BOJ Seen Paying Banks to Lend in Battle Against Climate Change
(Bloomberg) -- Bank of Japan Governor Haruhiko Kuroda and his board are likely to offer incentives for lending in the battle against climate change when they meet later this month, according to economists.
The central bank has promised to unveil the initial details of its green lending measure at a policy meeting ending on July 16, with most analysts expecting it to model the facility at least partially on Covid-19 loan incentives introduced in March.
While that framework offers to pay commercial banks different rates depending on the purpose of lending, some BOJ officials want to avoid getting bogged down in trying to differentiate between green projects, according to people familiar with the matter.
The decision to support climate change mitigation efforts already takes the BOJ well beyond the conventional remit of a central bank, raising questions over where its responsibilities end and the government’s begin. But with European central banks taking the lead on grappling with the issue, BOJ officials don’t want to be seen as passively sitting back, the people said.
“The BOJ will likely end up offering banks 0.1% or 0.2% interest,” said Naomi Muguruma, senior market economist at Mitsubishi UFJ Morgan Stanley Securities Co. in Tokyo. “That’s not going to be a game-changer, but at least the bank is trying to show it’s doing what it can by jumping into untested waters.”
Even before the BOJ announced in June its intention to introduce the climate measure, some 83% of economists surveyed by Bloomberg said they expected the incentives approach would eventually be used for green or growth objectives after the pandemic.
Under the March incentives, loans from the central bank to commercial banks are either interest-free or the central bank indirectly pays interest of 0.1% or 0.2% to the banks on the amounts they then lend out to companies.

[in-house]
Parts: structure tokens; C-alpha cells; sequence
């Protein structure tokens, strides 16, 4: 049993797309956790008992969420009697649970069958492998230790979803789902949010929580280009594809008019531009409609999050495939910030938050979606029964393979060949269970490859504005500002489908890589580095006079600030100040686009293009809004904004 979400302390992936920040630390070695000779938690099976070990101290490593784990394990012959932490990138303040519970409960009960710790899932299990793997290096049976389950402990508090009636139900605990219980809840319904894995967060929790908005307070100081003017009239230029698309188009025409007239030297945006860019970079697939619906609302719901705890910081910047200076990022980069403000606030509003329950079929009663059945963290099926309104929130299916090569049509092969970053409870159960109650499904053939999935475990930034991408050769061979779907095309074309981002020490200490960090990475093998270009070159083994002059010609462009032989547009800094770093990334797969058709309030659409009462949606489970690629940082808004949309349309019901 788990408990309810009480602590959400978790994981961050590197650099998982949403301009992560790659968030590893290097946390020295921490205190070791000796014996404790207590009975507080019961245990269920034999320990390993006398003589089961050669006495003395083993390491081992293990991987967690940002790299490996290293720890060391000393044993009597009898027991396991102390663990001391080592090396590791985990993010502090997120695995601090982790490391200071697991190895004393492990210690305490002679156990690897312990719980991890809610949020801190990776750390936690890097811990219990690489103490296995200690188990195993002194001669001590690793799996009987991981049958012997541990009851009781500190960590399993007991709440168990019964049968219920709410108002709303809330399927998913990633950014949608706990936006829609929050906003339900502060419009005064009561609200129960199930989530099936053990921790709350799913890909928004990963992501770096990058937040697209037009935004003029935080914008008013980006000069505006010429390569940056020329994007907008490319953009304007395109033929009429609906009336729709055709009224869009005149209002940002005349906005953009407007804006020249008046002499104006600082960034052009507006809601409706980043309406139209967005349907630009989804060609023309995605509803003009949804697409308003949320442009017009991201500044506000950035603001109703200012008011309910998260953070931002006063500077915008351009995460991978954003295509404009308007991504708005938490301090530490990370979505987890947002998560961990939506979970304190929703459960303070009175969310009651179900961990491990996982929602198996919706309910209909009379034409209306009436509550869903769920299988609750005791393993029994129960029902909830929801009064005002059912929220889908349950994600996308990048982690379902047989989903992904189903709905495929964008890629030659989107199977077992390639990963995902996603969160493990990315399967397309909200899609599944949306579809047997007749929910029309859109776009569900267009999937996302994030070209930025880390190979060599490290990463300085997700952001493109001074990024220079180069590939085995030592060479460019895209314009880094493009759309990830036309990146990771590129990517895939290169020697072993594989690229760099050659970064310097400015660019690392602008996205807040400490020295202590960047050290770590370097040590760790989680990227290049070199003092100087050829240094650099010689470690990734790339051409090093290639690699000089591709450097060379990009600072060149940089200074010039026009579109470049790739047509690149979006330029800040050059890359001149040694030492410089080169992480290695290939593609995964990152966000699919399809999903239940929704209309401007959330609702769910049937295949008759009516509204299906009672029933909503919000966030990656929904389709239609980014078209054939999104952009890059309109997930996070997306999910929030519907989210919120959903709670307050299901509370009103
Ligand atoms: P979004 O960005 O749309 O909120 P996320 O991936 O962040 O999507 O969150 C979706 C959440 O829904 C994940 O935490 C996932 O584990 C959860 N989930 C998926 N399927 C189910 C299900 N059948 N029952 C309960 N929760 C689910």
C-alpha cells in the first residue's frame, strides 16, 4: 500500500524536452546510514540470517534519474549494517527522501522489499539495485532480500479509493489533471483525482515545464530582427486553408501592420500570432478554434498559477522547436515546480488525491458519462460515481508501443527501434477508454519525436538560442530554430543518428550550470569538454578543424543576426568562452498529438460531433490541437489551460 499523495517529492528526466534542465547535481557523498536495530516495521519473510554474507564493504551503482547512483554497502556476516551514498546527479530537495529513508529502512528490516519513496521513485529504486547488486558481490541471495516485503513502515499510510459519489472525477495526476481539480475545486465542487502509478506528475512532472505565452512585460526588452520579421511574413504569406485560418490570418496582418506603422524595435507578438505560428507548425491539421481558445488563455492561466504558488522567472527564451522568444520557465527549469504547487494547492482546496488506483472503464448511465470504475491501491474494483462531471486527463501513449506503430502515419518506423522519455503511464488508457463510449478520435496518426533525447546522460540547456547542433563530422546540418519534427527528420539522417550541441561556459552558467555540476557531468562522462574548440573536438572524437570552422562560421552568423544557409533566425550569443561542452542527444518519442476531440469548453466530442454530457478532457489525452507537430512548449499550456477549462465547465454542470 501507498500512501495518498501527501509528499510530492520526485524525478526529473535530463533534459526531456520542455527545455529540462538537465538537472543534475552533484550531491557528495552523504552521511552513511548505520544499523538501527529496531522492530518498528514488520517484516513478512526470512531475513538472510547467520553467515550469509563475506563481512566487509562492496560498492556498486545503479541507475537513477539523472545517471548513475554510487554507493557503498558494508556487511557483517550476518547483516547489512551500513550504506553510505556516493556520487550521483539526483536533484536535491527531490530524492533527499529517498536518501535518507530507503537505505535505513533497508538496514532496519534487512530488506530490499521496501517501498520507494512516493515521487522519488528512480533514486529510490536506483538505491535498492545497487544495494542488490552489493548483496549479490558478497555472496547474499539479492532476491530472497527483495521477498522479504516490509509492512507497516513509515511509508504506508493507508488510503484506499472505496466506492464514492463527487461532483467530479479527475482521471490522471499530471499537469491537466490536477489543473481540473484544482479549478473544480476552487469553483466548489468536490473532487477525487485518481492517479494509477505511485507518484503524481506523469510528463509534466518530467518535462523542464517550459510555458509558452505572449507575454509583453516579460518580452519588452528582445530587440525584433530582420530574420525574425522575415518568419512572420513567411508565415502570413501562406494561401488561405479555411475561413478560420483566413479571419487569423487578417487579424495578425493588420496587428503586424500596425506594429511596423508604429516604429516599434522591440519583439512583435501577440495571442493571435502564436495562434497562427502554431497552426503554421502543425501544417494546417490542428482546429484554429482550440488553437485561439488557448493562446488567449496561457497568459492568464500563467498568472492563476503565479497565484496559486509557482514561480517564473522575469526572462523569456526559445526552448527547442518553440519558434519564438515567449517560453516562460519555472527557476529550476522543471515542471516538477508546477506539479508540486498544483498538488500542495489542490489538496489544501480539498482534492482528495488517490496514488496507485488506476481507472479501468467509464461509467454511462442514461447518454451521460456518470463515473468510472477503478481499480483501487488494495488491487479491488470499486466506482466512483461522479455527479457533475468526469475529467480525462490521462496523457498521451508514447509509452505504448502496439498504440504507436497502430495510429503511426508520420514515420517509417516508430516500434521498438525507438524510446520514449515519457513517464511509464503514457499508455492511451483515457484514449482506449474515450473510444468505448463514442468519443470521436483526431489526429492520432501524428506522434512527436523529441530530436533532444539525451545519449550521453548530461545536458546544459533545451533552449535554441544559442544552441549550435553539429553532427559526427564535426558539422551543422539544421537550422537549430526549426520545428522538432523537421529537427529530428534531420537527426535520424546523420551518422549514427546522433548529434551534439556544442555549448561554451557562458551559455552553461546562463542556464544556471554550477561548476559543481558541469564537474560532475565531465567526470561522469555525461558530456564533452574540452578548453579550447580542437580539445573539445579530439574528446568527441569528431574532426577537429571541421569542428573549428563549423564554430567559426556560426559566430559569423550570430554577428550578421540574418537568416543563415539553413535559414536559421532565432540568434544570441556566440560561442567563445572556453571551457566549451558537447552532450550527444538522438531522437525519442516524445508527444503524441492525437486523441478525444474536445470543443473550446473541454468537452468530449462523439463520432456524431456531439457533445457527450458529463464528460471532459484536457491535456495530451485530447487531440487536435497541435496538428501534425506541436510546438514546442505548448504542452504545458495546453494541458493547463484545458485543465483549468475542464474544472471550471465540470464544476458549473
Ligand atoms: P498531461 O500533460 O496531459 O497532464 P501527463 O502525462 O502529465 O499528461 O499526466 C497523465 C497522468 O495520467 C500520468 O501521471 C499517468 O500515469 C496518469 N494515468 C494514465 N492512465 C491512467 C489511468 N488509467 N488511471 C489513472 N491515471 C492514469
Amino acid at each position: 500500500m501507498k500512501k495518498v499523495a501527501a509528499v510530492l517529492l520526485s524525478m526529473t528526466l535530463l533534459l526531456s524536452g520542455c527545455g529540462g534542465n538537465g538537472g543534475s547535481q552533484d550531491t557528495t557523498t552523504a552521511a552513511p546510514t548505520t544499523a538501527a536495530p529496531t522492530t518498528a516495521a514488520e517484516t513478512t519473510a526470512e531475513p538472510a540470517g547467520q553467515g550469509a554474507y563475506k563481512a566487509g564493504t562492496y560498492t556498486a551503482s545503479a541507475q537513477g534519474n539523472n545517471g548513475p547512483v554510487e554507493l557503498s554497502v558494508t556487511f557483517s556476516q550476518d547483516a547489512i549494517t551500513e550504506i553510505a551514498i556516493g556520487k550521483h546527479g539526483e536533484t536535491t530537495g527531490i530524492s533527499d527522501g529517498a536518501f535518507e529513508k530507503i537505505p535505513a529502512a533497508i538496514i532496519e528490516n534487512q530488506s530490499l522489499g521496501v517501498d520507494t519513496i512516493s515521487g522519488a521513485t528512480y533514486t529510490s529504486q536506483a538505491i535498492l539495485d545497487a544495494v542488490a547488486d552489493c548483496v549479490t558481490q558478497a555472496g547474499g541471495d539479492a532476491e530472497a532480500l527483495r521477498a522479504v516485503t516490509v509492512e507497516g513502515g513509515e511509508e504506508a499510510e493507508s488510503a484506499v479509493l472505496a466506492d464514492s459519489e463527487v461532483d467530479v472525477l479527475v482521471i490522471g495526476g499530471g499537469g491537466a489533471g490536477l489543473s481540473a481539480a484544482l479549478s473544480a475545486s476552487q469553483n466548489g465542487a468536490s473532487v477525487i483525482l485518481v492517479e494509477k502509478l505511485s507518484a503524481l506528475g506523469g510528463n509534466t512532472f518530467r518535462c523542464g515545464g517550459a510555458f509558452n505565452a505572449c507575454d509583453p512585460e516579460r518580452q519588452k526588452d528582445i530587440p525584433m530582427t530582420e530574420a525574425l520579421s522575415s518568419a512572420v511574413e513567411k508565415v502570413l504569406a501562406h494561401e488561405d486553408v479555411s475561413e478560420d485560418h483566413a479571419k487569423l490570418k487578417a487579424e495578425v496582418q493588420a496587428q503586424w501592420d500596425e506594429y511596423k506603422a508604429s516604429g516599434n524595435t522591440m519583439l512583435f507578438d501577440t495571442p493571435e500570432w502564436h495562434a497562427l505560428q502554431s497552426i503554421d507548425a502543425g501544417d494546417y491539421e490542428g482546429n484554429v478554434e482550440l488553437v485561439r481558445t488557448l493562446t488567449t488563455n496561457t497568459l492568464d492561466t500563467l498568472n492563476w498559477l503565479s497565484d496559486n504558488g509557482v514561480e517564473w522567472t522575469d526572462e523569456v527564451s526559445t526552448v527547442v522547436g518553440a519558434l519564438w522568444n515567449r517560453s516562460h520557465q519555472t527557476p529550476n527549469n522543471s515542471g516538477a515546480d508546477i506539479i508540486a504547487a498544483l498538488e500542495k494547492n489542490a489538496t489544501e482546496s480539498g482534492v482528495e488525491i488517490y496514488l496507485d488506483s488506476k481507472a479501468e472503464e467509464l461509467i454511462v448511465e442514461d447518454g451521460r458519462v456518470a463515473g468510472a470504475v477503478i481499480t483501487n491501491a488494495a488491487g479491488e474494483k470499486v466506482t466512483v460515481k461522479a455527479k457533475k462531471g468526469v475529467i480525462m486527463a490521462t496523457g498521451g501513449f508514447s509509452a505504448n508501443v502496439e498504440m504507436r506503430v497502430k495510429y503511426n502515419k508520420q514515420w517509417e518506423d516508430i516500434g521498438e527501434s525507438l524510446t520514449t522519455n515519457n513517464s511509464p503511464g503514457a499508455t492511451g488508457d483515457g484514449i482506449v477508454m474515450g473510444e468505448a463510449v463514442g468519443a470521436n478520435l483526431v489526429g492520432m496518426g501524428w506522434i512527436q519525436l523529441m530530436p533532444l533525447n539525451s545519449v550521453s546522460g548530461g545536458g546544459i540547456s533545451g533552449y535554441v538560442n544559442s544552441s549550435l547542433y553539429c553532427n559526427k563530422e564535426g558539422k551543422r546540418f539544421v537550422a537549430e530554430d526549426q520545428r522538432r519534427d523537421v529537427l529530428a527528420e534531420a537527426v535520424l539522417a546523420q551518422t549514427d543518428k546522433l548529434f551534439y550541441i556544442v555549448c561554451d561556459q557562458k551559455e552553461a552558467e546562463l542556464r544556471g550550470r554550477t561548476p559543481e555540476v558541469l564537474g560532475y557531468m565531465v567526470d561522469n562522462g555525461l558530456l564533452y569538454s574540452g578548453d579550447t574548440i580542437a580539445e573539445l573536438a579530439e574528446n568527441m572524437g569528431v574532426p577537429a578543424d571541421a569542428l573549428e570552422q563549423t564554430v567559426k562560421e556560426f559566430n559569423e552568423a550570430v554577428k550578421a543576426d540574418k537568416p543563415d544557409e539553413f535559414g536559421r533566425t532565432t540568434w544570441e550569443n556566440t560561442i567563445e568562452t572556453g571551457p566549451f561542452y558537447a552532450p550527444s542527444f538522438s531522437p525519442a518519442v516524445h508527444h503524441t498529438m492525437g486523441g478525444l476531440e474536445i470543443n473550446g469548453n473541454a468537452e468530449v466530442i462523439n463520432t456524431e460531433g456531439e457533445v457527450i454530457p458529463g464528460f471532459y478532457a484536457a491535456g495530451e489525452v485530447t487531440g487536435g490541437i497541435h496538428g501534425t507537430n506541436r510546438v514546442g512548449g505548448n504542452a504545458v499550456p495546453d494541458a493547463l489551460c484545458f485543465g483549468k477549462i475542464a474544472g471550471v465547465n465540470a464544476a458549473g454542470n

If this model is used, the BOJ runs the risk of having to make decisions on what constitutes a good green project and what is greenwashing or attempts to get preferential treatment and favorable publicity without genuine measures to help transition efforts.
Some economists are questioning why the BOJ is stepping into a new green realm when it has yet to meet an inflation target in its own conventional realm of central banking.
“The climate program would allow the BOJ to indirectly choose good companies and bad companies,” said Daisuke Karakama, chief market economist at Mizuho Bank. “I don’t think they have the right to do that. They’re not politicians. They aren’t elected by public.”
From the get-go, Kuroda has said he wants to keep the measure neutral for markets and to avoid getting involved in micro managing the allocation of resources as much as possible.
Those concerns could favor a simpler system to begin with.
Yuichi Kodama of Meiji Yasuda Research Institute says he expects the BOJ will simply offer zero-interest loans. The need to show policy coordination with the government’s climate goal is ultimately more important than actually giving incentives to that end, he said.
Like it did with of its second Covid lending measure, the BOJ could latch on to the Suga administration’s lead and provide funding for loans guaranteed by government ministries or agencies.
Muguruma sees the possibility of the BOJ taking an approach along those lines. Adopting government guidelines would enable the central bank to avoid establishing its own taxonomy for defining how green a loan is, she said.
While no conclusions have been made, some BOJ officials see that kind of approach as a possibility, the people said.
Japan’s environment ministry guidelines set out conditions for green loans and requires follow-up reports to ensure transparency. The industry ministry is working on making a transition finance map.
While it’s unclear how many details the BOJ will give next week, a concern for Japan’s biggest banks is whether the climate measure will also support green loans and investment involving projects overseas.
©2021 Bloomberg L.P.